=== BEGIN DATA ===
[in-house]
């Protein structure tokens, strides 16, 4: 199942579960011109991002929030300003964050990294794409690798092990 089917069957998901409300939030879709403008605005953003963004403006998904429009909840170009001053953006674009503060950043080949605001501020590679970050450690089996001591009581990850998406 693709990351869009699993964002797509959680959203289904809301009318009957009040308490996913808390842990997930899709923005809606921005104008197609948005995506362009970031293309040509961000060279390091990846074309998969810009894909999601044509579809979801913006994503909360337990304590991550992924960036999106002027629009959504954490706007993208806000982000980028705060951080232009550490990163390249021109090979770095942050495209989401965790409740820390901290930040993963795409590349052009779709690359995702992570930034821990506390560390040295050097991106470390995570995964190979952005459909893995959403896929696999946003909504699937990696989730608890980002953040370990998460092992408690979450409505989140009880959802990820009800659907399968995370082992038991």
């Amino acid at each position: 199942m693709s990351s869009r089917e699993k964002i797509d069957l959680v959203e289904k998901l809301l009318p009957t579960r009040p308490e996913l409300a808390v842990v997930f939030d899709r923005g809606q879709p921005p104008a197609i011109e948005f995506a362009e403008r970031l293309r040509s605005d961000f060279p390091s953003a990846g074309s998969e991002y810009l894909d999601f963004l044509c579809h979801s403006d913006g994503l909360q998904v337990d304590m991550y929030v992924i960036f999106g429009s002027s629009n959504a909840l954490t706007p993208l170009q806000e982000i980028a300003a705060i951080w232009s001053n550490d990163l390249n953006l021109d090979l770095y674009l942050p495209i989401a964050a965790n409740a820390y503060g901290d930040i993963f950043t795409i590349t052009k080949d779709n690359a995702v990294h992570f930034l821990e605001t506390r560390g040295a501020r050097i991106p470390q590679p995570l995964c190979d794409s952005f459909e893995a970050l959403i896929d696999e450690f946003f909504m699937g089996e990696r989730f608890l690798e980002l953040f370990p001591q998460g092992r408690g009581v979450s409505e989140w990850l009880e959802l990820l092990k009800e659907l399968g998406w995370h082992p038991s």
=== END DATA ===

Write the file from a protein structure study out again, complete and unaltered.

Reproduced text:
[in-house]
């Protein structure tokens, strides 16, 4: 199942579960011109991002929030300003964050990294794409690798092990 089917069957998901409300939030879709403008605005953003963004403006998904429009909840170009001053953006674009503060950043080949605001501020590679970050450690089996001591009581990850998406 693709990351869009699993964002797509959680959203289904809301009318009957009040308490996913808390842990997930899709923005809606921005104008197609948005995506362009970031293309040509961000060279390091990846074309998969810009894909999601044509579809979801913006994503909360337990304590991550992924960036999106002027629009959504954490706007993208806000982000980028705060951080232009550490990163390249021109090979770095942050495209989401965790409740820390901290930040993963795409590349052009779709690359995702992570930034821990506390560390040295050097991106470390995570995964190979952005459909893995959403896929696999946003909504699937990696989730608890980002953040370990998460092992408690979450409505989140009880959802990820009800659907399968995370082992038991």
């Amino acid at each position: 199942m693709s990351s869009r089917e699993k964002i797509d069957l959680v959203e289904k998901l809301l009318p009957t579960r009040p308490e996913l409300a808390v842990v997930f939030d899709r923005g809606q879709p921005p104008a197609i011109e948005f995506a362009e403008r970031l293309r040509s605005d961000f060279p390091s953003a990846g074309s998969e991002y810009l894909d999601f963004l044509c579809h979801s403006d913006g994503l909360q998904v337990d304590m991550y929030v992924i960036f999106g429009s002027s629009n959504a909840l954490t706007p993208l170009q806000e982000i980028a300003a705060i951080w232009s001053n550490d990163l390249n953006l021109d090979l770095y674009l942050p495209i989401a964050a965790n409740a820390y503060g901290d930040i993963f950043t795409i590349t052009k080949d779709n690359a995702v990294h992570f930034l821990e605001t506390r560390g040295a501020r050097i991106p470390q590679p995570l995964c190979d794409s952005f459909e893995a970050l959403i896929d696999e450690f946003f909504m699937g089996e990696r989730f608890l690798e980002l953040f370990p001591q998460g092992r408690g009581v979450s409505e989140w990850l009880e959802l990820l092990k009800e659907l399968g998406w995370h082992p038991s």